The following speech was delivered by Student Senate President Shannon McKeever '17 during St. Catherine University's Opening Celebration on Wednesday, September 8. An international relations major, McKeever plans to work for two years post-graduation before attending law school. She aims to focus her career on advocating for human rights.
Welcome to the beginning of the 2016-2017 academic year at St. Catherine University! I am Shannon McKeever and I am the President of the Student Senate. I am so excited to see our community come together to celebrate what will be another great year. Just last night, we welcomed our newest students, our class of 2020. I have spent the last 3 days with them as an Orientation Leader and I have experienced their energy, passion, and commitment. I cannot wait to see what they will accomplish as Katies.
Now, what I would like to talk to you about today is a bit different than what Senate Presidents usually speak about. But, I feel that this is too important and too prevalent for me to not address.
From the global level to our local neighborhoods, we have experienced trauma, anger, and pain this summer, from Orlando, to Baghdad, Syria, Nice, Istanbul, Medina, Stanford, North Dakota, St. Paul, and many other places. We have all watched in horror as an attacker stole people’s lives in the same moment as stealing so many others’ sense of safety. And the even more horrifying part is that what I just described can apply to too many situations. Sometimes, it seems like the world has gone crazy, that what you see and hear can’t be real. Through our mourning and our grieving, it is easy to question ‘why do I even bother to try to make change? What can I do against all this?’ But we must remember, we have been brought together for a reason. We are at St. Kate’s for a reason. Individually, we might not believe we have a lot of power, but together we can do incredible things.
We make a point at St. Kate’s to have tough discussions starting in TRW about racism, white privilege, sexism, income inequality, immigration, the environment, disabilities, mental health, homophobia, transphobia and Islamophobia. But we need to make it an even bigger priority to go where it may not be the most comfortable but it is the most needed. We can and should talk about Philando Castile, Dylan Yang, the Orlando shootings at an LGBT nightclub on Latino night, the Stanford rape case, Syria, the US-Mexico border, the Dakota Access Pipeline, and ISIS and the price Muslims around the world are paying for a small group of extremists. And then we can and should work together to take an active role in righting those wrongs.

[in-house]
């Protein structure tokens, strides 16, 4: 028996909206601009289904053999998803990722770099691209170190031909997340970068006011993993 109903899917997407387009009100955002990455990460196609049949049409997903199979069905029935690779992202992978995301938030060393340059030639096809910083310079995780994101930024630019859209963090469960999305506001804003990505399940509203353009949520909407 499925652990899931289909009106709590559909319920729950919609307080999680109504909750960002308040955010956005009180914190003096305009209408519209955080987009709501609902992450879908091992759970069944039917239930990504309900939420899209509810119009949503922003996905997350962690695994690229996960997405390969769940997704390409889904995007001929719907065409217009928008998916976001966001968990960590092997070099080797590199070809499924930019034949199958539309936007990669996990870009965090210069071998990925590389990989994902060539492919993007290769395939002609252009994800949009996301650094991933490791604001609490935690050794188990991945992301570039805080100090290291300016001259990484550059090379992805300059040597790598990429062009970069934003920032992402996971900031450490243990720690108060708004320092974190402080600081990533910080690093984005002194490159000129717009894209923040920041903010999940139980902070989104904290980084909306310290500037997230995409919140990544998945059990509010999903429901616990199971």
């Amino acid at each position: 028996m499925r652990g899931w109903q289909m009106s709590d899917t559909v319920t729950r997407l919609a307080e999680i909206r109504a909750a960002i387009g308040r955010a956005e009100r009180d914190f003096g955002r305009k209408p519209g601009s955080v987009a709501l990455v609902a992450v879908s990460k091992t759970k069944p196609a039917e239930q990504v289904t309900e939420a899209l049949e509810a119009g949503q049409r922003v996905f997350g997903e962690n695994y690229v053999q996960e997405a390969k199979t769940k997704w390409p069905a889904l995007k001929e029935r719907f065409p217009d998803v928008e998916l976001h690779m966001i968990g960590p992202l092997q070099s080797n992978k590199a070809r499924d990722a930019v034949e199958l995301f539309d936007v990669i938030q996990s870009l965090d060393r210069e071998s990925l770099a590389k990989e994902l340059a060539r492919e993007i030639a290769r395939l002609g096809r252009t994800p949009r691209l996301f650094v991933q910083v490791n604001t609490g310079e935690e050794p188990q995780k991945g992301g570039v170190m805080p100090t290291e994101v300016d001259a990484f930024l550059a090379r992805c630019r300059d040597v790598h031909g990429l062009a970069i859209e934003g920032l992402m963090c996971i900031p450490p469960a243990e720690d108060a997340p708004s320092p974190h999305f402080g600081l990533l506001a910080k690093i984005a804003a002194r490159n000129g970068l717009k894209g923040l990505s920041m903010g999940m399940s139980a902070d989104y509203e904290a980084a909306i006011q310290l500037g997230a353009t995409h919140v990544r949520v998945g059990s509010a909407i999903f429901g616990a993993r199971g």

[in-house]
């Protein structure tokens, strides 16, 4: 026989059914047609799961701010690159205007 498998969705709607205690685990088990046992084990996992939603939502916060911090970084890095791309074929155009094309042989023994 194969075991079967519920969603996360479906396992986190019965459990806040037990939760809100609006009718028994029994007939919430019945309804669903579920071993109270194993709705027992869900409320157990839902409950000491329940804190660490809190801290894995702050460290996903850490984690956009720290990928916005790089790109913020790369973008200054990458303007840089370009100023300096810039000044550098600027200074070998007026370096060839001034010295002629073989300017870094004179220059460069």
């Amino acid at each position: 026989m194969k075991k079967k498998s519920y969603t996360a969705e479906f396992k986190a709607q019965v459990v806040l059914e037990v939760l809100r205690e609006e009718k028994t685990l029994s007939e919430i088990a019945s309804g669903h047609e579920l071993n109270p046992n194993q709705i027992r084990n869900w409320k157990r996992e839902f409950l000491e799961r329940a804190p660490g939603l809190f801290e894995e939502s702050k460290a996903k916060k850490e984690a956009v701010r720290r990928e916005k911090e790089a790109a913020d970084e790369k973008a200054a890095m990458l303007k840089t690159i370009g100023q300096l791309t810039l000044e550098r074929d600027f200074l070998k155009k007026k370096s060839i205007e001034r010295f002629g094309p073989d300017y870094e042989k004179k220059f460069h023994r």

St. Kate’s is a place where the student body president can stand on this stage and say Black Lives Matter and openly recognize the privilege that I have because of my skin color and my position as President.
But we are not perfect. We do not know all the answers. We do not get everything right. There is always more to learn, more room to grow. But what we can do is come together and work our hardest to make St. Kate’s the best we can because we want to make a difference. St. Kate’s doesn’t teach us to sit quietly and keep our thoughts to ourselves. We are taught to lead and influence, we are taught to be strong advocates for ourselves and others. And if anyone ever questions where Katies get our fire from, just look to the Sisters of St. Joseph and their endless dedication to doing what is right.
Mother Teresa said “I alone cannot change the world, but I can cast a stone across the waters to create many ripples.”
We can challenge ourselves and others to work together to create and sustain a community at St. Kate’s that is supportive, just, inclusive, and strives for dignity for all. It starts in classrooms, in clubs, in the residence halls with conversations about what is right and it will spread across both campuses to every department and every office so that we hold our community to a higher standard. We can make this happen at St. Kate’s. We are 5,000 Katies strong. We can do this. And then our community can cast a stone across the waters of the world and create many ripples of change. Our reach of leadership and influence is limitless.
When I spoke to the class of 2020 at the Orientation Opening Ceremony on Sunday, I asked them to think about this question: who do you want to be when you graduate? Whether it’s 9 months or 4 years from now, you can achieve that dream.
Thank you, I wish you all the best of luck in this year and I look forward to seeing what we can accomplish together.